As you say, GW's lifeblood was its creativity, once it instead moved to iterating and tinkering without releasing anything truly new, and even for its secondary games measuring them against its behemoths rather than recognising their value in their own right, then it had a problem creatively.
I mention Valley of Death as the "last scenario" - it at least has non-standard victory conditions in that the orcs are trying to evade rather than win a straight fight, but it's noticably lacking in flavour and bigger in scale than what had gone before. I personally don't blame Ravening Hordes / Warhammer Armies, but the far more interesting scenarios with conflicting victory conditions within a single side, and campaign play, no longer to seems to be supported at that point. So the far more inspiring, creative, immersive experience on the player side is withering as well.
In all honesty I think we're looking at a 5-year strategic business plan that started around 1986 and culminated in 1991 with the Tom Kirby buy-out. that was largely about stopping the reliance on imported products, and building their own IP. There are lots of little "steps" you can see towards that goal on the way, dropping of the review column, book publishing to show the value of the IP, streamlining the retail experience.ReplyDelete
What private w. calls the "silver age" is the product of fine-tuning and building upon the already established IP. Which as Matthew says is a move away from the genuine creative / innovative phase, it's refinement of a niche. Any changes after that, including tinkering with Warhammer rules are, in comparison, quite insignificant.
So yep, Jan 1988 is about right :-)
It's always been my contention that White Dwarf was never anything but a house magazine. When it started it covered D&D (and later, Traveller, RuneQuest, and Call of Cthulhu, etc) because these were the games that GW imported from the States or printed under licence; games in which GW had no business interest, such as FGU titles (Chivalry and Sorcery, Bushido, Aftermath, etc) and early GURPS were conspicuous by their absence, as were the products of smaller publishers - even those advertised in WD like Victorian Adventures.ReplyDelete
But yes, there was a definite change that took place while I worked there from 1986-90. The merger with Citadel and the move to Nottingham brought Warhammer front and centre, and as more Warhammer Fantasy and 40K related products were published, GW's importing and licensed-reprint business was scaled back. I remember combing the WD submission pile and pulling out all the D&D submissions for rejection, and it did feel a bit like the end of an era. There were howls of protest, especially from the London-based fanzines - some of which were run by ex-GW staffers who had refused to move north - and accusations that GW was turning into a house magazine, but what really happened was that GW was putting out enough of its own product that it was able to step away from imports.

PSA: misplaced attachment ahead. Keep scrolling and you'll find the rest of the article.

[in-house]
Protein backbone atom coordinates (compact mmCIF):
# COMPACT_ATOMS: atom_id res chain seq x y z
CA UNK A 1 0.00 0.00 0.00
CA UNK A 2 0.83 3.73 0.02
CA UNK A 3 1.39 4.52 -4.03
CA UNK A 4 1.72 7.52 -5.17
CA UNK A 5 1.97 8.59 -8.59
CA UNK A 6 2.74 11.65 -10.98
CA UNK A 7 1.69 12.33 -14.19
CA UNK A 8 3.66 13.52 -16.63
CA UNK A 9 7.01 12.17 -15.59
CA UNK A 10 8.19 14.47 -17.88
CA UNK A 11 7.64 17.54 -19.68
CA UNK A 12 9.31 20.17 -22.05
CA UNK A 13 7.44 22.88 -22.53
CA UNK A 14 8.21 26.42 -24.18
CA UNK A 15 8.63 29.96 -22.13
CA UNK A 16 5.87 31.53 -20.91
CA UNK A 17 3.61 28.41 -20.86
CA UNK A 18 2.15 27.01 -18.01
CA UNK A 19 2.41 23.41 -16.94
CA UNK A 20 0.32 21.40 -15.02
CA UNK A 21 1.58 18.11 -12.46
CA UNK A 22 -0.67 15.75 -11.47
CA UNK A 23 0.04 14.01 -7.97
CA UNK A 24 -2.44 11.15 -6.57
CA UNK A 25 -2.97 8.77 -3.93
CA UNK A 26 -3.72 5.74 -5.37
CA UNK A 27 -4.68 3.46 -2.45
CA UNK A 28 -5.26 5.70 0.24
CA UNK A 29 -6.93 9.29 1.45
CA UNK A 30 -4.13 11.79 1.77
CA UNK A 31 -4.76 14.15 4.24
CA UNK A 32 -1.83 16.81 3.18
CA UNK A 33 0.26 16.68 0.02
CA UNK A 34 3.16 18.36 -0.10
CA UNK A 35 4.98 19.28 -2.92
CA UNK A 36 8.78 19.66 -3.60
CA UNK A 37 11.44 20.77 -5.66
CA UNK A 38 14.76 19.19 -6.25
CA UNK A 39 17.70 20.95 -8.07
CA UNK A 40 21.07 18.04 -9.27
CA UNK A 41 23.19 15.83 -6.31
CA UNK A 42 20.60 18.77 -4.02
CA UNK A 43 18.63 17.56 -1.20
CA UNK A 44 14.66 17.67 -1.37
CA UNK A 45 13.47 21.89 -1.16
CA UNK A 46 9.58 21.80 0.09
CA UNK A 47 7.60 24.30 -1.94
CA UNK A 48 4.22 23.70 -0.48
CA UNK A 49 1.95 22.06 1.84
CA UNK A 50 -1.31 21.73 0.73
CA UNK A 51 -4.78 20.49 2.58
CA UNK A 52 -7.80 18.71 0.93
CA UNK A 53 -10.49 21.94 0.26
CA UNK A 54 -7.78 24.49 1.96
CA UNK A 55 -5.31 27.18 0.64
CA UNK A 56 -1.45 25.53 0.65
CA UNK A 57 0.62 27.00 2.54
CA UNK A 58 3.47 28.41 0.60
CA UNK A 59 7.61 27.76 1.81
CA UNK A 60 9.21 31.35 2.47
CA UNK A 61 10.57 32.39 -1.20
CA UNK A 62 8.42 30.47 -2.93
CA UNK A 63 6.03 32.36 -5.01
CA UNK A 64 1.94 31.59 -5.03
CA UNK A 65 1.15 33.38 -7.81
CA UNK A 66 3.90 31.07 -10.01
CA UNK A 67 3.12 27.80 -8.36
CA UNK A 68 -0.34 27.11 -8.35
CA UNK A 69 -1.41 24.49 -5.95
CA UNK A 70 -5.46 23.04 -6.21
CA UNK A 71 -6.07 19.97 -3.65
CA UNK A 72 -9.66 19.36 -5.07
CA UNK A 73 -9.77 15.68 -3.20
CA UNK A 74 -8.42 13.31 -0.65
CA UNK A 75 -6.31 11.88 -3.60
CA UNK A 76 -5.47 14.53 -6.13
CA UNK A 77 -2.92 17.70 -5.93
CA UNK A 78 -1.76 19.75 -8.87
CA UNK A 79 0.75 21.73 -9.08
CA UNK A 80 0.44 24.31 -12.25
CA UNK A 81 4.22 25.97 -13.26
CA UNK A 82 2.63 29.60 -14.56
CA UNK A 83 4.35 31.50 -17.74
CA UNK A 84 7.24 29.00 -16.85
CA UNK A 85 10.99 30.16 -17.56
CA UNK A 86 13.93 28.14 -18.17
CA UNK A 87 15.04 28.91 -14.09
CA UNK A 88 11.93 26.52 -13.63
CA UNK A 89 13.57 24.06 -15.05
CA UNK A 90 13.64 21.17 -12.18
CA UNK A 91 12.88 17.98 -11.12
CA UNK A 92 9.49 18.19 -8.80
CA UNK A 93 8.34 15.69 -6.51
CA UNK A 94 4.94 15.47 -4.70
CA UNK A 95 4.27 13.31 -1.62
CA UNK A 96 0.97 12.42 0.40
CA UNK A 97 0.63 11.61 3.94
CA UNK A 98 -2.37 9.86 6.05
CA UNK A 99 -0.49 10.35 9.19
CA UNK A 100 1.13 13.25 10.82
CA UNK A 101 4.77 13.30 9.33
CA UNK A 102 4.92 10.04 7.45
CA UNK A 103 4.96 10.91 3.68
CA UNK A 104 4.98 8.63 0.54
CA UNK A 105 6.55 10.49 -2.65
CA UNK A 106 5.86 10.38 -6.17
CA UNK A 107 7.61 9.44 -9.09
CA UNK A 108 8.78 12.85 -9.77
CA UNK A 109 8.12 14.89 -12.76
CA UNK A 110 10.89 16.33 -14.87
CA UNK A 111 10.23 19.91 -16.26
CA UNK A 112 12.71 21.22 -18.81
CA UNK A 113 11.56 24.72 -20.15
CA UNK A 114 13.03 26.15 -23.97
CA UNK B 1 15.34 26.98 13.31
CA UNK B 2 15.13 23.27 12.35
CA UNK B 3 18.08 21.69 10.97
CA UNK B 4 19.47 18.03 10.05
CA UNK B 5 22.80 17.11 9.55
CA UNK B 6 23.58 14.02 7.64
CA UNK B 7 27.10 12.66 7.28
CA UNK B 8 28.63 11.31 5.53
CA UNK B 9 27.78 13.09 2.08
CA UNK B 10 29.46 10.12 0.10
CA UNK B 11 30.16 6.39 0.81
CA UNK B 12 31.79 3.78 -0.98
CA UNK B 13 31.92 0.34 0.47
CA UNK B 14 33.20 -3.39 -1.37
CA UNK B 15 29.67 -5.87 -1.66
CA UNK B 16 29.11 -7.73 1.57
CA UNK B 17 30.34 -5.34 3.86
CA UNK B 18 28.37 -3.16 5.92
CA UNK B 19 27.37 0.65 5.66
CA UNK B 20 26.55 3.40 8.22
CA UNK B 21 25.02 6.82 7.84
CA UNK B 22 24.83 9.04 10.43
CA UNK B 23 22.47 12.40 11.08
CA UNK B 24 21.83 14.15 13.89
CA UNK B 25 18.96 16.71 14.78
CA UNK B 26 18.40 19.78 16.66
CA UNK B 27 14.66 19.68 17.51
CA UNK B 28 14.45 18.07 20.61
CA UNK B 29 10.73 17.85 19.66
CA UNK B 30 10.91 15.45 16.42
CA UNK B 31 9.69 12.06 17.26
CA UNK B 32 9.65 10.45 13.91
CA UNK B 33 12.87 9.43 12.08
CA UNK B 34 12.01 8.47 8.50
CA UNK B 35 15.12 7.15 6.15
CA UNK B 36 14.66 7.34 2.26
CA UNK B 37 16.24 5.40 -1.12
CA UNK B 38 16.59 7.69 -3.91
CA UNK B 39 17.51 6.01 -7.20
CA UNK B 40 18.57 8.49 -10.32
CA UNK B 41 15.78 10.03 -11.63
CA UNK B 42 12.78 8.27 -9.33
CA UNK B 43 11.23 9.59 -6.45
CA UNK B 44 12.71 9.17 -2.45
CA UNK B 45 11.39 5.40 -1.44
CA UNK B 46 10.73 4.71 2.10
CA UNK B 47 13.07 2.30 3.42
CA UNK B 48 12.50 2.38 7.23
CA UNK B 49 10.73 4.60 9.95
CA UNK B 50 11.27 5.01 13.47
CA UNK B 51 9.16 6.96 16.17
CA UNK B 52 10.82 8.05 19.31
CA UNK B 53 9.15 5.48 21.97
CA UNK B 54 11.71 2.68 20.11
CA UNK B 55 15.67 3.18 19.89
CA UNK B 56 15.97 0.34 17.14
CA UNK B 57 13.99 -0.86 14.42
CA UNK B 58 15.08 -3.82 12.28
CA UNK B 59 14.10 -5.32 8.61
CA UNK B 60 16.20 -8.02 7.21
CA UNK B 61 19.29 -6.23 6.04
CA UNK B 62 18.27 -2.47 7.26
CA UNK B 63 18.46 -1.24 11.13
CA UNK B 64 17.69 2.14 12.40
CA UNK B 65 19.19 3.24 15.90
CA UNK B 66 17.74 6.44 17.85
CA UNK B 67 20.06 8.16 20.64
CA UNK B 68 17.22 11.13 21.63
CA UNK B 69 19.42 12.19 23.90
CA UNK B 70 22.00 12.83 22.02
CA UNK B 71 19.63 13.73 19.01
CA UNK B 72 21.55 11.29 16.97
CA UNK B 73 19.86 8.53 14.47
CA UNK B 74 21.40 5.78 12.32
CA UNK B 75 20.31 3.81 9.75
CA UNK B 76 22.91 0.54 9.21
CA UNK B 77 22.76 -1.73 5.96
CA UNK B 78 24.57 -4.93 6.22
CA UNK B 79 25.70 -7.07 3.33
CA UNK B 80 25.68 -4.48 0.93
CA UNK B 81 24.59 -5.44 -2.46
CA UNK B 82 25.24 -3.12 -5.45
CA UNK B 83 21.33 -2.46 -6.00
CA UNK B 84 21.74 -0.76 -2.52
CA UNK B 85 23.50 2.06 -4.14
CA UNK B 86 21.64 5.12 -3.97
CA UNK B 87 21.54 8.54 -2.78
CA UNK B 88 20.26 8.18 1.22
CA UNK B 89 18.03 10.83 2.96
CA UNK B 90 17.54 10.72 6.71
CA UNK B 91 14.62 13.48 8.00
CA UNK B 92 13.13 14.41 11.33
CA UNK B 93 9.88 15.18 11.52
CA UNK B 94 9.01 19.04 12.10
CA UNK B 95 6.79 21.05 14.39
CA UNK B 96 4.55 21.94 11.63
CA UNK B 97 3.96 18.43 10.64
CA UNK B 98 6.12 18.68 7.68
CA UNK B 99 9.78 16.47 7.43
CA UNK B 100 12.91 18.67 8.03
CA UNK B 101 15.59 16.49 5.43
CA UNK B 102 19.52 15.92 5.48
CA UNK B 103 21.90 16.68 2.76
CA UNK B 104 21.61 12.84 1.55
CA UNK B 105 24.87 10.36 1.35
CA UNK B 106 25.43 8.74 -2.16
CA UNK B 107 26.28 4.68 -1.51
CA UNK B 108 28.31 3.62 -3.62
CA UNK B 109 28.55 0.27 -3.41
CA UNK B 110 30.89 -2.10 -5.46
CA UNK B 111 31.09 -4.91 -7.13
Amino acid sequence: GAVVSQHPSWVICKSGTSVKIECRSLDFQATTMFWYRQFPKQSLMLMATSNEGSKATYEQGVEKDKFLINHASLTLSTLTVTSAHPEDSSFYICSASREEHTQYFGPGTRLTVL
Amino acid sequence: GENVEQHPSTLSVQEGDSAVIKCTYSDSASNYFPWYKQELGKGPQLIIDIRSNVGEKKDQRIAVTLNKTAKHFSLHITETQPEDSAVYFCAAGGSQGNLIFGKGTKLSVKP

TSR UK's short-lived Imagine magazine, on the other hand, deliberately cast a wide net and covered non-TSR games, which frustrated Gary Gygax no need from what I've heard. And there was also, briefly, a magazine (whose name I can no longer remember) published by Games of Liverpool, which was the UK importer for FGU, covering their game lines.
But now I'm starting to ramble. I agree there was a change around 87-88, but I maintain that WD was always a house magazine. It was GW's publishing interests that changed, and WD continued to support them.
Thanks, Graeme, for the first hand perspective -- it's extremely enlightening. (Your recollection about rejecting D&D submissions is particularly fascinating to me).Delete
Your point about WD always being an in house magazine is convincing. But whether in house or out house, WD's focus narrowed. Anyway, thanks for stopping by!
This comment has been removed by the author.ReplyDelete
Yep it all rings so familiar GW seemed to move from popular cult to greedy adult. The same can easily happen to companies like Cool Mini or Not who really needs to watch out to avoid the same fate. The turning point for me was whem wfrp seemed to be smashed useless by FFG...ReplyDelete
To be honest, I had no problems with the dumbing down of the rules, partly because of the fact that I was only a kid, but it made for a faster game. But I stopped being interested when they started producing WFB and 40K in the boxes. If they're going to pander to the kids, then why make it cost more than an average kid can afford? Now I'm an adult, earning a decent wage and it's even more out of my reach than ever before!ReplyDelete
Now they've destroyed the whole WFB, destroying with it the whole canon and background, even though that was one of the strongest parts of the games, we were able to, through the novels etc, watch the world develop and now we have to start from scratch with something that sounds even more childish than before!